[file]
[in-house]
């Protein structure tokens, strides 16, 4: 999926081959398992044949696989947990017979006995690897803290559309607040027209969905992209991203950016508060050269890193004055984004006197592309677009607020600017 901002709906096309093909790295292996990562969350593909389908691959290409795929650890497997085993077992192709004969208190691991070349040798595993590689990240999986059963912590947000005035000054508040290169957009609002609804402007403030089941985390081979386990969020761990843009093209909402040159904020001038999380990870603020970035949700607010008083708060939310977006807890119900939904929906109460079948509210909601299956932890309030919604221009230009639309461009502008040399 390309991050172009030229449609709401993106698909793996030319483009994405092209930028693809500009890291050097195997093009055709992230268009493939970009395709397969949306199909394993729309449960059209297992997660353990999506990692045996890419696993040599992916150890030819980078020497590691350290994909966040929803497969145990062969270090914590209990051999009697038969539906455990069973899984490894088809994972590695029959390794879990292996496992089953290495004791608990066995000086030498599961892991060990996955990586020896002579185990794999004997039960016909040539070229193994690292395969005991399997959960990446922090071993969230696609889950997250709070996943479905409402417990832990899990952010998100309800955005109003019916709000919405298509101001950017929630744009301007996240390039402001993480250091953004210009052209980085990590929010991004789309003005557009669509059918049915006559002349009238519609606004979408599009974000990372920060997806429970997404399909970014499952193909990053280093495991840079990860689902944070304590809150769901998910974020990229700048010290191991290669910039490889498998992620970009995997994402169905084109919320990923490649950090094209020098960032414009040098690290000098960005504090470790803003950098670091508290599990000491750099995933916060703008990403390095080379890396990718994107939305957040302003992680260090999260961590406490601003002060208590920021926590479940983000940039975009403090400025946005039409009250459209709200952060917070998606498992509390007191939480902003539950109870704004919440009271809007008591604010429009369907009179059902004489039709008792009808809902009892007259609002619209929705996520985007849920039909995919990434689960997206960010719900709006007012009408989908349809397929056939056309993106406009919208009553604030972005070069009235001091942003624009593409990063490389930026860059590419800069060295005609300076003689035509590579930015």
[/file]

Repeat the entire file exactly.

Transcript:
[in-house]
């Protein structure tokens, strides 16, 4: 999926081959398992044949696989947990017979006995690897803290559309607040027209969905992209991203950016508060050269890193004055984004006197592309677009607020600017 901002709906096309093909790295292996990562969350593909389908691959290409795929650890497997085993077992192709004969208190691991070349040798595993590689990240999986059963912590947000005035000054508040290169957009609002609804402007403030089941985390081979386990969020761990843009093209909402040159904020001038999380990870603020970035949700607010008083708060939310977006807890119900939904929906109460079948509210909601299956932890309030919604221009230009639309461009502008040399 390309991050172009030229449609709401993106698909793996030319483009994405092209930028693809500009890291050097195997093009055709992230268009493939970009395709397969949306199909394993729309449960059209297992997660353990999506990692045996890419696993040599992916150890030819980078020497590691350290994909966040929803497969145990062969270090914590209990051999009697038969539906455990069973899984490894088809994972590695029959390794879990292996496992089953290495004791608990066995000086030498599961892991060990996955990586020896002579185990794999004997039960016909040539070229193994690292395969005991399997959960990446922090071993969230696609889950997250709070996943479905409402417990832990899990952010998100309800955005109003019916709000919405298509101001950017929630744009301007996240390039402001993480250091953004210009052209980085990590929010991004789309003005557009669509059918049915006559002349009238519609606004979408599009974000990372920060997806429970997404399909970014499952193909990053280093495991840079990860689902944070304590809150769901998910974020990229700048010290191991290669910039490889498998992620970009995997994402169905084109919320990923490649950090094209020098960032414009040098690290000098960005504090470790803003950098670091508290599990000491750099995933916060703008990403390095080379890396990718994107939305957040302003992680260090999260961590406490601003002060208590920021926590479940983000940039975009403090400025946005039409009250459209709200952060917070998606498992509390007191939480902003539950109870704004919440009271809007008591604010429009369907009179059902004489039709008792009808809902009892007259609002619209929705996520985007849920039909995919990434689960997206960010719900709006007012009408989908349809397929056939056309993106406009919208009553604030972005070069009235001091942003624009593409990063490389930026860059590419800069060295005609300076003689035509590579930015």